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Wax Reeds

A dark green and extremely waxy reed, fairly common in marshes and bogs, with has remarkable anti-bacterial, -viral, -fungal, and -radiation properties.

Burnt reeds mixed into the reed wax form a potent healing salve. Different strains are more effective than others against certain ailments, so the best salves use little bits from many regions. The wax is also used to seal containers, make candles, and any number of other useful things. Candles impart some of the plant's healthful effects via their smoke and naturally have a light, herbal smell, so are favored in many houses.

A freshly cut reed contains nearly pure water, so stands are popular campsites. They can be fashioned into bottles or jugs which have purifying properties, and the addition of ash reservoirs allow such containers to clean even stagnant, standing water. The stalks are too brittle to create anything large and sturdy.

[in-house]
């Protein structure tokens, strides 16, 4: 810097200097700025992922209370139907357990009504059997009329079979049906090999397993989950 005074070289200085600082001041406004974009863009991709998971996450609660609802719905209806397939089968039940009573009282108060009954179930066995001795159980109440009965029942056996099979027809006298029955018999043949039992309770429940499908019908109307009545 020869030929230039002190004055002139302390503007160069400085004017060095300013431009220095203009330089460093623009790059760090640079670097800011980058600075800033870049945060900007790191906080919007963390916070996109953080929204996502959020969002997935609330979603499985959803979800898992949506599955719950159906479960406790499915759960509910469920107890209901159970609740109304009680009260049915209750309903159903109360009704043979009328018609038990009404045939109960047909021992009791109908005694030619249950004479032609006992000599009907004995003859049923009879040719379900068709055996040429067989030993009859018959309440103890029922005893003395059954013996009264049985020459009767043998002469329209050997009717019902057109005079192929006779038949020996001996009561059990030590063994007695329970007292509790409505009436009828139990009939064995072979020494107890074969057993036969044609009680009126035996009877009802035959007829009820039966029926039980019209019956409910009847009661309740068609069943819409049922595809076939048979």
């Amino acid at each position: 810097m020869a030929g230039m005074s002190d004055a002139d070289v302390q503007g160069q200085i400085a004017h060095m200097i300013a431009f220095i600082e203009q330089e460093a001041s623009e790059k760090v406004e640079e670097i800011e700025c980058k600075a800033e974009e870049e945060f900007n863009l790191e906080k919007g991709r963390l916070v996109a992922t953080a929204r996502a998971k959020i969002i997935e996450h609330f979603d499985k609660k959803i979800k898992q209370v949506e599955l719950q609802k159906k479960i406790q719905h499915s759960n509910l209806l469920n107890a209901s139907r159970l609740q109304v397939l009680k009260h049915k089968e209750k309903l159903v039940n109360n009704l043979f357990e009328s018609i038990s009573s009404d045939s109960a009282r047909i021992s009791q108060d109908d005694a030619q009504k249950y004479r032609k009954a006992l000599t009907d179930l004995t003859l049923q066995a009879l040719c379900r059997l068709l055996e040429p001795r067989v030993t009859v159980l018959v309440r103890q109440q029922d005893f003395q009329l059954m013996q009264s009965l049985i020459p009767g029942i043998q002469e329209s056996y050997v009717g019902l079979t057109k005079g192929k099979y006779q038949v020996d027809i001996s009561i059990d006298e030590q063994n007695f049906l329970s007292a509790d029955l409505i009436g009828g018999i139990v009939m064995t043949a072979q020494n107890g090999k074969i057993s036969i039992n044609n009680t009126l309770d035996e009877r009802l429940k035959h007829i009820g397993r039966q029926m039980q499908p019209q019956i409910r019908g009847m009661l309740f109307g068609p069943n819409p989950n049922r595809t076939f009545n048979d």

The reeds have many nick-names which vary by region: water reed, marshluck, green reed, saint stalk, or even just "the reed".

Most people gather their own, but those interested in producing more potent strains cultivate them and trade ash, wax, and seeds with other, distant farmers.

All in all, these reeds are treasured by the people of the Land.